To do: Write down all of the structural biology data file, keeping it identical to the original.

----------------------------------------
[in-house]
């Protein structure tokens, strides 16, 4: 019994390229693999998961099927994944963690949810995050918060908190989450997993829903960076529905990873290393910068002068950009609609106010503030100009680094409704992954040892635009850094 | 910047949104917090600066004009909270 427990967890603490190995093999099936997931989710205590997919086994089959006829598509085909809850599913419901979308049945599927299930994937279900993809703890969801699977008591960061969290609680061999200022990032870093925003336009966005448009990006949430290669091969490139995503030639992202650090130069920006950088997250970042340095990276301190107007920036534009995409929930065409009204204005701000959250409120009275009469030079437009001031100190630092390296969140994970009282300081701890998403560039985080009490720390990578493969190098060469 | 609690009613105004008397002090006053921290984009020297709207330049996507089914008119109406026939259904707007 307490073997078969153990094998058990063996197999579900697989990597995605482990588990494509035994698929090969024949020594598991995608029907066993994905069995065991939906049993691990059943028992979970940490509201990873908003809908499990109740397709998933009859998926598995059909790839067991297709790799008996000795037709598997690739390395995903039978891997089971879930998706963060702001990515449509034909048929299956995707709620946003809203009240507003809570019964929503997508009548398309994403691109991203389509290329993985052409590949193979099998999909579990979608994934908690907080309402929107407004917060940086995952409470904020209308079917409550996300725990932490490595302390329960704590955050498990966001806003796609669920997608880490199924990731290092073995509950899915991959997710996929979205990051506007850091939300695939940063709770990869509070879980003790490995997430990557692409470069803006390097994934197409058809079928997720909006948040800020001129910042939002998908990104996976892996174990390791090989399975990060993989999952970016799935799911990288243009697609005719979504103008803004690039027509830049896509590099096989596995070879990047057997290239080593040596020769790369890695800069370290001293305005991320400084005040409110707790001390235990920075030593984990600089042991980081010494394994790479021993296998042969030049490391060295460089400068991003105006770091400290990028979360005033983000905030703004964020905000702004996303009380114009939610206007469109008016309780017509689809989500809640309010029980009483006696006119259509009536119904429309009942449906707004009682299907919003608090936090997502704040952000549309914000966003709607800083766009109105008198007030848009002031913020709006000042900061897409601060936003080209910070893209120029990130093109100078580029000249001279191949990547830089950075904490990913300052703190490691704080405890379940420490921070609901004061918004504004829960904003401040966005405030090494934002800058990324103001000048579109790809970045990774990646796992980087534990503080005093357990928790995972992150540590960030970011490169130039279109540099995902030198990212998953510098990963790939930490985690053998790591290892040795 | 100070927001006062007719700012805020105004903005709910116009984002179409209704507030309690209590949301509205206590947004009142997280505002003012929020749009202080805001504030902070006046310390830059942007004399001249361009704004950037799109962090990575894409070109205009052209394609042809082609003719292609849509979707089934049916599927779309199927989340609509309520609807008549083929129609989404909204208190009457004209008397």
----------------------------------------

[in-house]
């Protein structure tokens, strides 16, 4: 019994390229693999998961099927994944963690949810995050918060908190989450997993829903960076529905990873290393910068002068950009609609106010503030100009680094409704992954040892635009850094 | 910047949104917090600066004009909270 427990967890603490190995093999099936997931989710205590997919086994089959006829598509085909809850599913419901979308049945599927299930994937279900993809703890969801699977008591960061969290609680061999200022990032870093925003336009966005448009990006949430290669091969490139995503030639992202650090130069920006950088997250970042340095990276301190107007920036534009995409929930065409009204204005701000959250409120009275009469030079437009001031100190630092390296969140994970009282300081701890998403560039985080009490720390990578493969190098060469 | 609690009613105004008397002090006053921290984009020297709207330049996507089914008119109406026939259904707007 307490073997078969153990094998058990063996197999579900697989990597995605482990588990494509035994698929090969024949020594598991995608029907066993994905069995065991939906049993691990059943028992979970940490509201990873908003809908499990109740397709998933009859998926598995059909790839067991297709790799008996000795037709598997690739390395995903039978891997089971879930998706963060702001990515449509034909048929299956995707709620946003809203009240507003809570019964929503997508009548398309994403691109991203389509290329993985052409590949193979099998999909579990979608994934908690907080309402929107407004917060940086995952409470904020209308079917409550996300725990932490490595302390329960704590955050498990966001806003796609669920997608880490199924990731290092073995509950899915991959997710996929979205990051506007850091939300695939940063709770990869509070879980003790490995997430990557692409470069803006390097994934197409058809079928997720909006948040800020001129910042939002998908990104996976892996174990390791090989399975990060993989999952970016799935799911990288243009697609005719979504103008803004690039027509830049896509590099096989596995070879990047057997290239080593040596020769790369890695800069370290001293305005991320400084005040409110707790001390235990920075030593984990600089042991980081010494394994790479021993296998042969030049490391060295460089400068991003105006770091400290990028979360005033983000905030703004964020905000702004996303009380114009939610206007469109008016309780017509689809989500809640309010029980009483006696006119259509009536119904429309009942449906707004009682299907919003608090936090997502704040952000549309914000966003709607800083766009109105008198007030848009002031913020709006000042900061897409601060936003080209910070893209120029990130093109100078580029000249001279191949990547830089950075904490990913300052703190490691704080405890379940420490921070609901004061918004504004829960904003401040966005405030090494934002800058990324103001000048579109790809970045990774990646796992980087534990503080005093357990928790995972992150540590960030970011490169130039279109540099995902030198990212998953510098990963790939930490985690053998790591290892040795 | 100070927001006062007719700012805020105004903005709910116009984002179409209704507030309690209590949301509205206590947004009142997280505002003012929020749009202080805001504030902070006046310390830059942007004399001249361009704004950037799109962090990575894409070109205009052209394609042809082609003719292609849509979707089934049916599927779309199927989340609509309520609807008549083929129609989404909204208190009457004209008397």